Fido's out of the doghouse now, thanks to Larry's automatic mail delivery notification system. When the postman opens the lid of Larry's mailbox, a photodetector mounted inside the mailbox activates a light-emitting diode inside the house, notifying him that mail has arrived. A special latch circuit ensures that the LED stays lit after the lid shuts, and a pushbutton allows Larry to reset the circuit after retrieving his mail.
Are you a Gadget Freak? Allied Electronics would like to send you on a shopping spree of up to $500 on its website at www.alliedelec.com/gf.asp. Email Design News your proposed project (must incorporate electronic components and involve sensing, motion, timing, and/or networking elements) to firstname.lastname@example.org, along with a description of how it works, and a parts list. If your project is selected, you'll receive the shopping trip of up to $500 and be featured in an upcoming edition of Design News.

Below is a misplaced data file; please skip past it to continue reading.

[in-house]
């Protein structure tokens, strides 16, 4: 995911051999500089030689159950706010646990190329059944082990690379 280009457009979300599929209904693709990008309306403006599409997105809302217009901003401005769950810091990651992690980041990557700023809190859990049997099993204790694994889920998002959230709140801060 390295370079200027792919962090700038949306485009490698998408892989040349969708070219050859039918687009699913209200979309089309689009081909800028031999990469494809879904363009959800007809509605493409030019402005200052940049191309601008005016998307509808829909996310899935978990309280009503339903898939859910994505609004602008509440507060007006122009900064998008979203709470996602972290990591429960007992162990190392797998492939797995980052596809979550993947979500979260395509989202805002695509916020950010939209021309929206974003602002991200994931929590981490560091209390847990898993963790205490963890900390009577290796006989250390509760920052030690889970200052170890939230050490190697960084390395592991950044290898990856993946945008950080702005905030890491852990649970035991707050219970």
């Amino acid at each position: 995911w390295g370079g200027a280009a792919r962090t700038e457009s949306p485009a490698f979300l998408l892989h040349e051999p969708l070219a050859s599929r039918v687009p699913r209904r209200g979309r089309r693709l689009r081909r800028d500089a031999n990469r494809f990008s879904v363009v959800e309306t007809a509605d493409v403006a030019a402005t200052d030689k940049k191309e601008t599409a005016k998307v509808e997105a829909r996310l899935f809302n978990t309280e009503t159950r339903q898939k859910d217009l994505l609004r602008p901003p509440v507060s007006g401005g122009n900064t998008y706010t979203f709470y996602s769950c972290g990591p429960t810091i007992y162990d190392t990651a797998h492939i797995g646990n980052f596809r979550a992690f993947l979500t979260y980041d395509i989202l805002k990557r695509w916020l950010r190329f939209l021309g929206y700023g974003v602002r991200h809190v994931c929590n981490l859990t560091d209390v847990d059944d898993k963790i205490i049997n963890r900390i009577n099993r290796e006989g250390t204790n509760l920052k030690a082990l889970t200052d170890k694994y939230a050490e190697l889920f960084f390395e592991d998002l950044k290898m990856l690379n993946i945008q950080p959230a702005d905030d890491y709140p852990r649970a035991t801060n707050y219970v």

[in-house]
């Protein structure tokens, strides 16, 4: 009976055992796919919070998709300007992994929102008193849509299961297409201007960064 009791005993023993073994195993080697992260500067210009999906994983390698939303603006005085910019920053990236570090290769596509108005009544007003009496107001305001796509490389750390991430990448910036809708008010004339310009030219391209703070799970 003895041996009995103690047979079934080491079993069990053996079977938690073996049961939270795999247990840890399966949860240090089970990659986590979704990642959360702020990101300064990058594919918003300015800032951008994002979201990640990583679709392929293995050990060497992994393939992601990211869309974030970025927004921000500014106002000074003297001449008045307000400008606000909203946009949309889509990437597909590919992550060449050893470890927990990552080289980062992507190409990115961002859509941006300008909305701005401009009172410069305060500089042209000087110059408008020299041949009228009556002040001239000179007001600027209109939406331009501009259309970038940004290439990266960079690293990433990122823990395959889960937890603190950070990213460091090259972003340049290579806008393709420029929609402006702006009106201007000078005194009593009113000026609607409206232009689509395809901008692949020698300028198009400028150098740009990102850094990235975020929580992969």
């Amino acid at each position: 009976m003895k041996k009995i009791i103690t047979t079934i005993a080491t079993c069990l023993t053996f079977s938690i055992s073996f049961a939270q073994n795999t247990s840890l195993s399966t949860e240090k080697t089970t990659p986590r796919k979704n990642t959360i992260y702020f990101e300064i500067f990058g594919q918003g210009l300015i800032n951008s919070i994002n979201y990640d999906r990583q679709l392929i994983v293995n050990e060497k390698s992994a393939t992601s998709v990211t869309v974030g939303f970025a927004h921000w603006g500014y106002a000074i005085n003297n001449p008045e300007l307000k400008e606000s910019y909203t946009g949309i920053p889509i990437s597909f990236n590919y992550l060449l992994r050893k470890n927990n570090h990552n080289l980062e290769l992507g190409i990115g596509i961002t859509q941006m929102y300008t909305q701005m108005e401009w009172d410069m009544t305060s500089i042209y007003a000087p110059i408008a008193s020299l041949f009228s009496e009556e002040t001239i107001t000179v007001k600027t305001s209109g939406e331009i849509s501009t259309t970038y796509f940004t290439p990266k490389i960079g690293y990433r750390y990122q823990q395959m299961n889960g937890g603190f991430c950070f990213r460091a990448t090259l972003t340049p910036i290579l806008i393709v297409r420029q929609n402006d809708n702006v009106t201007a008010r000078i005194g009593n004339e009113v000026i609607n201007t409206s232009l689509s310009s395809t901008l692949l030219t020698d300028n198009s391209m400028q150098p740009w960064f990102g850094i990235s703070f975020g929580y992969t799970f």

Are they robots or androids? We're not exactly sure. Each talking, gesturing Geminoid looks exactly like a real individual, starting with their creator, professor Hiroshi Ishiguro of Osaka University in Japan.
Truchard will be presented the award at the 2014 Golden Mousetrap Awards ceremony during the co-located events Pacific Design & Manufacturing, MD&M West, WestPack, PLASTEC West, Electronics West, ATX West, and AeroCon.
For industrial control applications, or even a simple assembly line, that machine can go almost 24/7 without a break. But what happens when the task is a little more complex? That’s where the “smart” machine would come in. The smart machine is one that has some simple (or complex in some cases) processing capability to be able to adapt to changing conditions. Such machines are suited for a host of applications, including automotive, aerospace, defense, medical, computers and electronics, telecommunications, consumer goods, and so on. This discussion will examine what’s possible with smart machines, and what tradeoffs need to be made to implement such a solution.